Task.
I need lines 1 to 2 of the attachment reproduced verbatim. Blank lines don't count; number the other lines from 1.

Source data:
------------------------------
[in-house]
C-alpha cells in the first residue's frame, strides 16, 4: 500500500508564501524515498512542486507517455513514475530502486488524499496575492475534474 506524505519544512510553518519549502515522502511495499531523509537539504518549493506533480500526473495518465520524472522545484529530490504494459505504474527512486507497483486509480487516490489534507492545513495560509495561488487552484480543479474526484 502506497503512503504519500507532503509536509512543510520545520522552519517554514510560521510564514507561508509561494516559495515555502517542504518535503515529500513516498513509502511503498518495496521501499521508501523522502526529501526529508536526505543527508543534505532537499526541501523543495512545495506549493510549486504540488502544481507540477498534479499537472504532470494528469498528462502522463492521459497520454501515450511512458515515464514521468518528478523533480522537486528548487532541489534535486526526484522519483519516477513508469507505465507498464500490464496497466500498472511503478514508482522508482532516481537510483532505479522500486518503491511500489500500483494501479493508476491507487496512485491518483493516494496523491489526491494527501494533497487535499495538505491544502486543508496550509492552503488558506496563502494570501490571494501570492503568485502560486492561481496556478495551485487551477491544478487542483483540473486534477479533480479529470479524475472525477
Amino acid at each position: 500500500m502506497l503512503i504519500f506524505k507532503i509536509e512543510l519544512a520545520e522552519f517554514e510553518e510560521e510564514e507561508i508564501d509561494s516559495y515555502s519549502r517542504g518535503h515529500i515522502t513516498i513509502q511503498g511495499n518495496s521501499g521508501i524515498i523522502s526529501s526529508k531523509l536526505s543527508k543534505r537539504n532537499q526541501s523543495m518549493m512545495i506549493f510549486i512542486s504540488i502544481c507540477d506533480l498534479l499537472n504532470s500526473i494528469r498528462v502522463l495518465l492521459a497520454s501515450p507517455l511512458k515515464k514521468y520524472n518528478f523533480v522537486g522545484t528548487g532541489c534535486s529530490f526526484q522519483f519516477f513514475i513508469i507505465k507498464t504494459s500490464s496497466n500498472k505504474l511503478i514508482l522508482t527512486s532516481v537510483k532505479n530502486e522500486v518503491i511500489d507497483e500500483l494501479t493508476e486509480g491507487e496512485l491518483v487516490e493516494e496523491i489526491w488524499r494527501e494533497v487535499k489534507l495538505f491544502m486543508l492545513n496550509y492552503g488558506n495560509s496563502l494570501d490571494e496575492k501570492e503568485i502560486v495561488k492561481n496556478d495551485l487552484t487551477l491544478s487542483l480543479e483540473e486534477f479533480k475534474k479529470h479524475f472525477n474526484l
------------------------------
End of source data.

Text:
[in-house]
C-alpha cells in the first residue's frame, strides 16, 4: 500500500508564501524515498512542486507517455513514475530502486488524499496575492475534474 506524505519544512510553518519549502515522502511495499531523509537539504518549493506533480500526473495518465520524472522545484529530490504494459505504474527512486507497483486509480487516490489534507492545513495560509495561488487552484480543479474526484 502506497503512503504519500507532503509536509512543510520545520522552519517554514510560521510564514507561508509561494516559495515555502517542504518535503515529500513516498513509502511503498518495496521501499521508501523522502526529501526529508536526505543527508543534505532537499526541501523543495512545495506549493510549486504540488502544481507540477498534479499537472504532470494528469498528462502522463492521459497520454501515450511512458515515464514521468518528478523533480522537486528548487532541489534535486526526484522519483519516477513508469507505465507498464500490464496497466500498472511503478514508482522508482532516481537510483532505479522500486518503491511500489500500483494501479493508476491507487496512485491518483493516494496523491489526491494527501494533497487535499495538505491544502486543508496550509492552503488558506496563502494570501490571494501570492503568485502560486492561481496556478495551485487551477491544478487542483483540473486534477479533480479529470479524475472525477